5. Cristiano Ronaldo

Juventus | Portugal | 98 PTS

Ronaldo netted his 100th international goal for Portugal this year, paving the way to beat Ali Daei’s record tally of 109 in 2021. While he suffered a second season of European failure at Juventus, CR7 still won his second Serie A crown and became one of only three players in Old Lady history to break the 30-goal mark – the first since Felice Borel in 1934. To most players, that would be a sensational year.

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To Ronaldo, 35 but still seemingly indestructible, it’s been relatively quiet. With next summer’s Euros approaching and Daei on the verge of being toppled, however, the Portuguese will be confident of ensuring his name is back in lights when the Ballon d’Or votes are cast in 2021.

After all, there’s a bloke who beats his five orbs on the mantelpiece...

4. Lionel Messi

Barcelona | Argentina | 101 PTS

...and he nudges ahead in our votes for 2020 as well.

It says much about Messi’s mutant abilities that he can still finish this high after what has arguably been the worst year of his career. Simmering tensions with Barcelona’s board eventually boiled over in August with his botched and very public transfer request, leading to an almighty summer of discontent in Catalonia.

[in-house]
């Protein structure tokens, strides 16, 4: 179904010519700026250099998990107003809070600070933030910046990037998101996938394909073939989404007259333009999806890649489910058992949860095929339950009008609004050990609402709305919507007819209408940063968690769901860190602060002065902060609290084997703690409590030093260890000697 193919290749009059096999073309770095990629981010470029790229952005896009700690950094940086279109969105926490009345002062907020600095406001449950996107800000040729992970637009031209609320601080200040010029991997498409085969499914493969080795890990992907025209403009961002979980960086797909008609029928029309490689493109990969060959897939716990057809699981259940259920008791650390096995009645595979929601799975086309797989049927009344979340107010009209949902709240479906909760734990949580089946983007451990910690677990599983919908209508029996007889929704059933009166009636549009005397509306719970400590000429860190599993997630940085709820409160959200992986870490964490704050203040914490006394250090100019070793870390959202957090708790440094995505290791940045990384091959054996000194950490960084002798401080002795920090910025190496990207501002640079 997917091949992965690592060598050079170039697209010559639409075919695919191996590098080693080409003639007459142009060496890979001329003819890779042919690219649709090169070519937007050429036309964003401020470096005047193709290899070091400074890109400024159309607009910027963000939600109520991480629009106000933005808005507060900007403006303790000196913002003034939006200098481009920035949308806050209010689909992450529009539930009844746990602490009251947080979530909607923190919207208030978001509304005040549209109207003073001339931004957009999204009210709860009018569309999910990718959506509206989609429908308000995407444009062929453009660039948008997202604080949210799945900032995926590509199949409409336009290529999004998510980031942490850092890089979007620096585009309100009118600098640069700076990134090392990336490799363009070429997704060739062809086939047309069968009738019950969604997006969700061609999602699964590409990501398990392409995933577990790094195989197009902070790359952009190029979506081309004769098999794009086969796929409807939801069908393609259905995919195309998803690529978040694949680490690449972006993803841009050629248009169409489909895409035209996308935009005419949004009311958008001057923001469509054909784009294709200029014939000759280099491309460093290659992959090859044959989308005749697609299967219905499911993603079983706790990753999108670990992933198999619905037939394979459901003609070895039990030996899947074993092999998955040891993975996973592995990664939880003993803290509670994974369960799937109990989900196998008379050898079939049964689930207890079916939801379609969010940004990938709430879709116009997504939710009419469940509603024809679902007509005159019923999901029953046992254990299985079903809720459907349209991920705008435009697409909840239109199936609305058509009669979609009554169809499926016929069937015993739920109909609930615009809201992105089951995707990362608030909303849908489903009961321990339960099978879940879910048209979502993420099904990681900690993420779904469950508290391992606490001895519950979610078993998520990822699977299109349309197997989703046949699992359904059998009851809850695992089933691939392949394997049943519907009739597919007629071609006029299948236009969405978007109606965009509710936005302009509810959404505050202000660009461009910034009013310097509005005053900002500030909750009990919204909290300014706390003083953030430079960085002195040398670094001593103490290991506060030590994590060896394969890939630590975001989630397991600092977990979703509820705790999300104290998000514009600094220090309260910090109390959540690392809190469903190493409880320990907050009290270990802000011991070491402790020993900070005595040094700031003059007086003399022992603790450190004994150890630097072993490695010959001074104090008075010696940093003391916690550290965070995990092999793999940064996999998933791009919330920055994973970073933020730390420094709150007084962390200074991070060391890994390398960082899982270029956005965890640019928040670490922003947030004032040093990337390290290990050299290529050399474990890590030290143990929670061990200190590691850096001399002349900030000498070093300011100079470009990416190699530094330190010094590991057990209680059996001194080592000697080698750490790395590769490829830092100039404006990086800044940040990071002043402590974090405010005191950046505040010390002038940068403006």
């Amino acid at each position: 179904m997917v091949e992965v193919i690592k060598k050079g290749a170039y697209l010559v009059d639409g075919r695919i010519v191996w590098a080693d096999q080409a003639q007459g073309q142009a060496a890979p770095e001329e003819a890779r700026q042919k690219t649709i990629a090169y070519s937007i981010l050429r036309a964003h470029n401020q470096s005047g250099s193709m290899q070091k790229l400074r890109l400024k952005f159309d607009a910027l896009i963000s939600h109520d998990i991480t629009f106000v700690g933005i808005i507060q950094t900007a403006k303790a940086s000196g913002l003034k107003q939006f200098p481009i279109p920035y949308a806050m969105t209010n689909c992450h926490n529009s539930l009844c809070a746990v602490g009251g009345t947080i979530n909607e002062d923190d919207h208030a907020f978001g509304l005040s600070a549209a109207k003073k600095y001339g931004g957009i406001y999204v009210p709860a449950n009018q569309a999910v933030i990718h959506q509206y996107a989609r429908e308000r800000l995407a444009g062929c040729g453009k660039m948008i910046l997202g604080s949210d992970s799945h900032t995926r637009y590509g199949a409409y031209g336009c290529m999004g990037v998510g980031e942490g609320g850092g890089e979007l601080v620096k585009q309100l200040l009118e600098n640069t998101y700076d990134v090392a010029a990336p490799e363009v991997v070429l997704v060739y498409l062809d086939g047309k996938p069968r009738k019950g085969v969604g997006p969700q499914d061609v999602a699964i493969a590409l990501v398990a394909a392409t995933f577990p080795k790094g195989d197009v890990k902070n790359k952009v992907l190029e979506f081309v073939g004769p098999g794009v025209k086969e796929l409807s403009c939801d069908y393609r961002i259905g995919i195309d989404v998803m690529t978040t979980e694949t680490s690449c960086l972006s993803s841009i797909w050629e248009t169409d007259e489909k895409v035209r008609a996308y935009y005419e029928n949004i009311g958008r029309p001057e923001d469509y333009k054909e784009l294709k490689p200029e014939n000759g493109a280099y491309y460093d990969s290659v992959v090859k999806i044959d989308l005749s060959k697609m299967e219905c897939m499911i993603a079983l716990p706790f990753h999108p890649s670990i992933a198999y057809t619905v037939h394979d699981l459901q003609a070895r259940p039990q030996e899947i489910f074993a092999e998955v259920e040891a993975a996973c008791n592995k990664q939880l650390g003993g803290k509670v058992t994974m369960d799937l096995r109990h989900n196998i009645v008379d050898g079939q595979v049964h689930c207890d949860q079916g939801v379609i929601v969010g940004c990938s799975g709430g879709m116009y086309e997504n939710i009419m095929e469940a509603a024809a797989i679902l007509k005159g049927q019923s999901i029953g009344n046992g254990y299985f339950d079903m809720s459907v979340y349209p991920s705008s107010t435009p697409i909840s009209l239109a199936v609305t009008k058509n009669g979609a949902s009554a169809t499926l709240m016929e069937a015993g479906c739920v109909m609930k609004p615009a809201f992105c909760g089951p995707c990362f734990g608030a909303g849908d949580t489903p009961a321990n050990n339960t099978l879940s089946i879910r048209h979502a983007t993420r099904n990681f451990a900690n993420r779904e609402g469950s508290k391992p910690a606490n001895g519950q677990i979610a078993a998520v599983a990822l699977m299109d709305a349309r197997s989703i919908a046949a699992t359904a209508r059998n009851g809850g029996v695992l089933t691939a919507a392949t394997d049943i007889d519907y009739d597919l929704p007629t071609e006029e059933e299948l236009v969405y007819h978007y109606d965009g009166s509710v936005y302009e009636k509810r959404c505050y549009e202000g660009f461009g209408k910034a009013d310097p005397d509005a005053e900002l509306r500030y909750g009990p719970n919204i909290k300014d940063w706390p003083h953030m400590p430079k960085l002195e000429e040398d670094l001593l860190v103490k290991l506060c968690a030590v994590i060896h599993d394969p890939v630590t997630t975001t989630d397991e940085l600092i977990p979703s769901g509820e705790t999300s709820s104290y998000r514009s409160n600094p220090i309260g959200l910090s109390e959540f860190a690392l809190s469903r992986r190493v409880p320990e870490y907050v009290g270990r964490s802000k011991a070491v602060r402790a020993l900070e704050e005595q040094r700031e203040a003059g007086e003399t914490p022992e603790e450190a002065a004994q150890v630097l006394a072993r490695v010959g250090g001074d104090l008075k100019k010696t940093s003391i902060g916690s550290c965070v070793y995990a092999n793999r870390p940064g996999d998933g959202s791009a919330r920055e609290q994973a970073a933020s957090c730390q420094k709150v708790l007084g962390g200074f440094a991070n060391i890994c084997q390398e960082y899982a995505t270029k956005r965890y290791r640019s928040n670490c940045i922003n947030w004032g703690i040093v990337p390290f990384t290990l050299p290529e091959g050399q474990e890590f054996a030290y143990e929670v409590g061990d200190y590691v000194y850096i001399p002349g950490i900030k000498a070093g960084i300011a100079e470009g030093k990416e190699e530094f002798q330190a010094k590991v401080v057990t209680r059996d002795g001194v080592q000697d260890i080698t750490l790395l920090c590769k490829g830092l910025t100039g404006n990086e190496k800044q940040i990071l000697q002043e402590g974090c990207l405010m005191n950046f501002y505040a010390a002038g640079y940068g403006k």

And yet, this was also the year when Messi converted his 700th career goal, smashed Xavi’s assists record for a sole La Liga season (21) and won a seventh top-scorer Pichichi Trophy for netting 25 goals – the 12th consecutive campaign in which he has struck at least 20. Only Thierry Henry had managed 20 goals and 20 assists in a season within Europe’s top five divisons this century.

Yes: even the Flea’s ‘bad’ years are markedly better than most players’ special ones.

3. Sadio Mané

Liverpool | Senegal | 113 PTS

“I’ll say it again. Sadio Mané best player in the league.” So tweeted No.1 fan Cesc Fabregas in September, after Liverpool’s ace frontman had bagged a quick-fire brace to sink Chelsea at Stamford Bridge. Cesc wasn’t lying, either: he had given the same response when asked the question in January, having also named the speedster among the planet’s top three players months earlier.

Now, the rest of the world is catching up in its appreciation of the 28-year-old. Mo Salah may have edged him overall in every season since the Egyptian’s arrival in 2017, but Reds supporters are just as enamoured with their Senegalese star, who again dazzled en route to Liverpool’s first top-flight title since 1990.